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Applying Use Cases: A Practical Guide (2nd Edition) Paperback – Mar 13 2001

4.3 out of 5 stars 29 customer reviews

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Product Details

  • Paperback: 272 pages
  • Publisher: Addison-Wesley Professional; 2 edition (March 13 2001)
  • Language: English
  • ISBN-10: 0201708531
  • ISBN-13: 978-0201708530
  • Product Dimensions: 18.5 x 1.8 x 22.9 cm
  • Shipping Weight: 476 g
  • Average Customer Review: 4.3 out of 5 stars 29 customer reviews
  • Amazon Bestsellers Rank: #672,792 in Books (See Top 100 in Books)
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Product Description

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A use case is an interaction between your system and an actor--a person or entity using it. So it describes how your system "looks" to the outside world. In Applying Use Cases the authors show you how use cases describe what your system should do and how each thing it does should relate to other parts of the system.

Use cases are an integral part of UML and RUP so enterprise-level programmers need to know them. They are most useful in the planning stages of large projects to provide a sanity check and a framework. The authors demonstrate the use case process with a hypothetical project to develop a new mail order company. Somewhat twee "discussions" between the fictional developers humanise the subject and provide an unusual degree of narrative tension for such an academic work.

About two thirds of the book is concerned with teaching you how use case is employed. It covers documentation, diagramming, levels of detail and the review process. There's also discussion on splitting large projects and construction/delivery of the system. In the appendices you'll find resources--books and Web sites--documentation templates, UML notation and the order processing system itself taken as far as designing graphic interfaces.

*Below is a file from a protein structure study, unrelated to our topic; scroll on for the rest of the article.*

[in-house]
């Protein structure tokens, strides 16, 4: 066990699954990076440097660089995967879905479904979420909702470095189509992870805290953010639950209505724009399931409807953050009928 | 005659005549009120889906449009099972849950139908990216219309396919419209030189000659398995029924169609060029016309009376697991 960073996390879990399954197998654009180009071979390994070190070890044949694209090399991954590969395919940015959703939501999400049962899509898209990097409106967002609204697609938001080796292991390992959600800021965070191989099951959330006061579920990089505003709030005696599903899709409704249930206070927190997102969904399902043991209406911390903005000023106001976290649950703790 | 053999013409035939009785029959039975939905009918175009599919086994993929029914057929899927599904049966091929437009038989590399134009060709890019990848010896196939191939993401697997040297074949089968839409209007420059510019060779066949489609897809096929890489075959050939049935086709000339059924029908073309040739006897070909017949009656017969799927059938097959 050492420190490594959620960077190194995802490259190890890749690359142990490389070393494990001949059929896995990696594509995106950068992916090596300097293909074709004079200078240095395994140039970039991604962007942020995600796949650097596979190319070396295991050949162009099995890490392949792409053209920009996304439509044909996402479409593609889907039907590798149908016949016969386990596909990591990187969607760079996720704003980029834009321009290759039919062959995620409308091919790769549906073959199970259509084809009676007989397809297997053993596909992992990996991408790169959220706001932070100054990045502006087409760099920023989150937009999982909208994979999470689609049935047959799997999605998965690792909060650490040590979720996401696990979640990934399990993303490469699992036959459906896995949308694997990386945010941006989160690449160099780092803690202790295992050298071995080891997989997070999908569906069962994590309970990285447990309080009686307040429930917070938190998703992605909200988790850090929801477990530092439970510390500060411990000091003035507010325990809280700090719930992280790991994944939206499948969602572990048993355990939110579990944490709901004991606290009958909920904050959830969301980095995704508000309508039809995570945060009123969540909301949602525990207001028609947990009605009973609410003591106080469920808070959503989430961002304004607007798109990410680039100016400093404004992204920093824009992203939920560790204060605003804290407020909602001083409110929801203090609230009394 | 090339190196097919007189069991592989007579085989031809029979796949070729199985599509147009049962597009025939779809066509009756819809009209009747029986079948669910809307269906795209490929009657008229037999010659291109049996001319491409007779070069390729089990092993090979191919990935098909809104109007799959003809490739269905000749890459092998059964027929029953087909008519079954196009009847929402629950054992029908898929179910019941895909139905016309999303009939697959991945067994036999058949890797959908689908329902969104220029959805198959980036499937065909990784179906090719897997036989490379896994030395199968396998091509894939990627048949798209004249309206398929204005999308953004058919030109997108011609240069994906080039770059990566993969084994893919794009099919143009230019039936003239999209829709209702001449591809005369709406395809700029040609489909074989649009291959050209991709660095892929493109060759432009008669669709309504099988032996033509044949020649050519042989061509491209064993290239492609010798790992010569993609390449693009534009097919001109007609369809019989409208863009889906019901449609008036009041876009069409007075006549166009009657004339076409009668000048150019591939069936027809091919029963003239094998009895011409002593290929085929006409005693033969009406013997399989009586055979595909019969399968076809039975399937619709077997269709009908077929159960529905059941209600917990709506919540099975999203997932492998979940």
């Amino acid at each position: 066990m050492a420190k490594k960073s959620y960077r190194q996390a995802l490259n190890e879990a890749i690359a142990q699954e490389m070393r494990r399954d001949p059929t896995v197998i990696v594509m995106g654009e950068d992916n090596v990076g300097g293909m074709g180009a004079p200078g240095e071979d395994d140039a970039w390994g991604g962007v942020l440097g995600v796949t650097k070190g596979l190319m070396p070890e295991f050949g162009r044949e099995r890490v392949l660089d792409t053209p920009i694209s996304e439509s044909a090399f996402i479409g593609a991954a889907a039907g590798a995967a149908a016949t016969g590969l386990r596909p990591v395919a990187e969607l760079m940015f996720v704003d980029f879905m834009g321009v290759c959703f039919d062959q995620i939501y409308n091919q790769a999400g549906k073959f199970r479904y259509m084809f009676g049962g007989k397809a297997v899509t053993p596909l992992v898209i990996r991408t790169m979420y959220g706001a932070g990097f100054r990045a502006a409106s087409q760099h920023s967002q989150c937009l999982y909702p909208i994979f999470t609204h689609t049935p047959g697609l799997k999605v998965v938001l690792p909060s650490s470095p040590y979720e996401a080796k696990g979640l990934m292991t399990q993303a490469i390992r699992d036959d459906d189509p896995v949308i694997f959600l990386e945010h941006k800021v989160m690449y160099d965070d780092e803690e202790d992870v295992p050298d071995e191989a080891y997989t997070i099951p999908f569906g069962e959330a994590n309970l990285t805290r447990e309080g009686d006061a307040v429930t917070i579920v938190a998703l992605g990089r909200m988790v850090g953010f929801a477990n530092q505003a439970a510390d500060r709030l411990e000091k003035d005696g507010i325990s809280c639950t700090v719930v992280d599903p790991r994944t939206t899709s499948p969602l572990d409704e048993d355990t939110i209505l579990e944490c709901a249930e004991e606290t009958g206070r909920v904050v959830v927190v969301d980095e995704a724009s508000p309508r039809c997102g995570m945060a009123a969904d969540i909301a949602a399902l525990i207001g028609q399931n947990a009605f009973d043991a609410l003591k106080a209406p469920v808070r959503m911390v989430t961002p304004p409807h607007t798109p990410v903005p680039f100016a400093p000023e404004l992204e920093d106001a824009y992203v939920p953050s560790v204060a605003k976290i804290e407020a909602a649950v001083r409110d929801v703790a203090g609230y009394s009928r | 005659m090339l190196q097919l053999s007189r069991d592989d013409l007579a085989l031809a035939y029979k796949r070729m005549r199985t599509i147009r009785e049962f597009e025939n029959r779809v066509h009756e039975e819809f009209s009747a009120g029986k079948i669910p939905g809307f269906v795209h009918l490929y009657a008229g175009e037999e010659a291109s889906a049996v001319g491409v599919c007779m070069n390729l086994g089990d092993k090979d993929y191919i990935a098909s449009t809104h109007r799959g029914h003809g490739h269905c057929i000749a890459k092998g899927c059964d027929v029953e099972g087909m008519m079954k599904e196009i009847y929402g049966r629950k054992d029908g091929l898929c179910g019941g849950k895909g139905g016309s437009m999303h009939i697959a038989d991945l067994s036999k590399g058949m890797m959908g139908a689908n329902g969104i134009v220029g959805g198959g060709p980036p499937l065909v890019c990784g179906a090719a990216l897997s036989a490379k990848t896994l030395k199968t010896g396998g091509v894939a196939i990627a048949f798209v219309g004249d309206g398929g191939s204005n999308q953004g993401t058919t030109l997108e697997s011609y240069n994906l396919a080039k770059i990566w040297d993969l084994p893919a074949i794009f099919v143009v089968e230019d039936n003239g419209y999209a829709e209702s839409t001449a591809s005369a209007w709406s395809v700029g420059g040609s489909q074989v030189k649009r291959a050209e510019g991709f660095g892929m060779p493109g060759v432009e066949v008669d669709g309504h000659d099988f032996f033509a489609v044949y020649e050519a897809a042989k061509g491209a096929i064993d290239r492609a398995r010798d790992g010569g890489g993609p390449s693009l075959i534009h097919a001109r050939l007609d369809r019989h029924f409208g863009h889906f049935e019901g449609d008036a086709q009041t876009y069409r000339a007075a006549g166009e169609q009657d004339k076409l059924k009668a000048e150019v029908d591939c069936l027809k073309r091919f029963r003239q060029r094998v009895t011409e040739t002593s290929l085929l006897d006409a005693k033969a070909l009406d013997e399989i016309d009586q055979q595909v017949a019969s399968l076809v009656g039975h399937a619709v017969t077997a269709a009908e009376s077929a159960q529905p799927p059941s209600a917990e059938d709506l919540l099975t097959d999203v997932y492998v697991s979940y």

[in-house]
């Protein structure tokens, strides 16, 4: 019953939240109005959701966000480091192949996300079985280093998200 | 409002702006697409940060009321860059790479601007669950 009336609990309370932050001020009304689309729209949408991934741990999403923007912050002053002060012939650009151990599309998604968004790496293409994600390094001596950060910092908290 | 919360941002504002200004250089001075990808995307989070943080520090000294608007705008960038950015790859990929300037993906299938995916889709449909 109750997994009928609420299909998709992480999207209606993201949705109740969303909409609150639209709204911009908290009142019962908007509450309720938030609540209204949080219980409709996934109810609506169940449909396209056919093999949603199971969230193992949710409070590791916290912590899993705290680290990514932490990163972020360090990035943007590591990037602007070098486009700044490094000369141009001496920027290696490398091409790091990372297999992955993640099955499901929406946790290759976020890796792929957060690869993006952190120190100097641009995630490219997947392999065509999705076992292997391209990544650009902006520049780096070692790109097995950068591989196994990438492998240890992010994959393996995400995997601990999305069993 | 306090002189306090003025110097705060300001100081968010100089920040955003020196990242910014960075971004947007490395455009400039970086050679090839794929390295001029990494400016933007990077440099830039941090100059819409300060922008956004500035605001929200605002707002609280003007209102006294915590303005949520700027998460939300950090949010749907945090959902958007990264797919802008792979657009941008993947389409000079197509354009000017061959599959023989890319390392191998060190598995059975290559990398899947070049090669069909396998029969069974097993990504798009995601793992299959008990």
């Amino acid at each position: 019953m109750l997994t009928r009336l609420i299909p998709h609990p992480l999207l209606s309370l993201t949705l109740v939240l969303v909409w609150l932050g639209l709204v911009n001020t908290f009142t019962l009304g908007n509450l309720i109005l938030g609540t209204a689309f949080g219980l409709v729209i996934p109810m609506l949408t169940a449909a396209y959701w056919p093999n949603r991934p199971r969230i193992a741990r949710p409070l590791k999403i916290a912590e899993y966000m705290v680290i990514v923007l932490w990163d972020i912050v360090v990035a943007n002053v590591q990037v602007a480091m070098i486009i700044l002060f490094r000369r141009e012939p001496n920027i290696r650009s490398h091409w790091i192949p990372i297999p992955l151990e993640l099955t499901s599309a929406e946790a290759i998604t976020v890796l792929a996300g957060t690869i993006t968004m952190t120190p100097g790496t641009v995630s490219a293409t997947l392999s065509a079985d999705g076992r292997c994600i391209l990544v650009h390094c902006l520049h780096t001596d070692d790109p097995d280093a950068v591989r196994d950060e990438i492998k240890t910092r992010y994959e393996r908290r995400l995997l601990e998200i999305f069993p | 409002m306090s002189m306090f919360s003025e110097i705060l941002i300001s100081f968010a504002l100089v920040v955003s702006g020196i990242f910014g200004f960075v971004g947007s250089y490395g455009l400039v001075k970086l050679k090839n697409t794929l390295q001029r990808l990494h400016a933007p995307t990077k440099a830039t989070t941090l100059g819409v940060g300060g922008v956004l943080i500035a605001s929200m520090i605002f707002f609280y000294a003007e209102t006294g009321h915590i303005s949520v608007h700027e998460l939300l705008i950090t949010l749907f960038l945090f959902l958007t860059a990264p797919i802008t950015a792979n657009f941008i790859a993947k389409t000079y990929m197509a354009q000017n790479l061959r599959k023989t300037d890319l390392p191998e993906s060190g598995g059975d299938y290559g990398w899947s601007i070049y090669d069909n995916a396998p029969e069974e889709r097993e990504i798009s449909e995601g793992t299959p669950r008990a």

All in all, a thoroughly readable, hands on, introduction to an important and useful project design tool. --Steve Patient

From the Inside Flap

There have been many changes for us and for the UML since the first edition was released in September 1998. The book has changed to stay current. The material in the first edition is also in the second edition, but you may find it in a new location. We moved the engineering-oriented material to the end of the book, and the business-oriented material to the beginning. This should make it easier for different audiences to find the material that interests them.

We updated the book to UML 1.3. A lot of the changes are in Chapters 3 and 4 because that is where we described most of the notation. The uses relationship became two relationships in UML 1.3, include and generalization. The extends relationship became extend. In both cases the notation changed as well. The definition of scenarios changed a bit too. What we used to call scenarios are now called paths.

We have added some new material that we found useful and important. Chapter 6 is a new chapter on setting the level of detail in use cases. This includes information on business process-level use cases and maintaining traceability between use cases at different levels of detail. Chapter 7, Documenting Use Cases, includes some ideas on handling login and CRUD (create, read, update, delete) in use cases. Chapter 8, Reviews, has a new section on common mistakes we have seen and how to fix them. We have included more information on sequence diagrams in Chapters 5 and 9.

There have been changes for me and Jason as well. Jason left Octel and is now a staff engineer at Cadence Design Systems. I liked having my own business, but didn't like the bookkeeping, so I took a job running the OO division of Andrews Technology, Inc. We still have Wyyzzk and Jason does some weekend consulting for that business. Things even changed on the publishing side. Addison-Wesley is now part of Pearson Education, and we have a whole new team managing the Object Technology series. They have been wonderful to work with and made the transition as smooth as possible.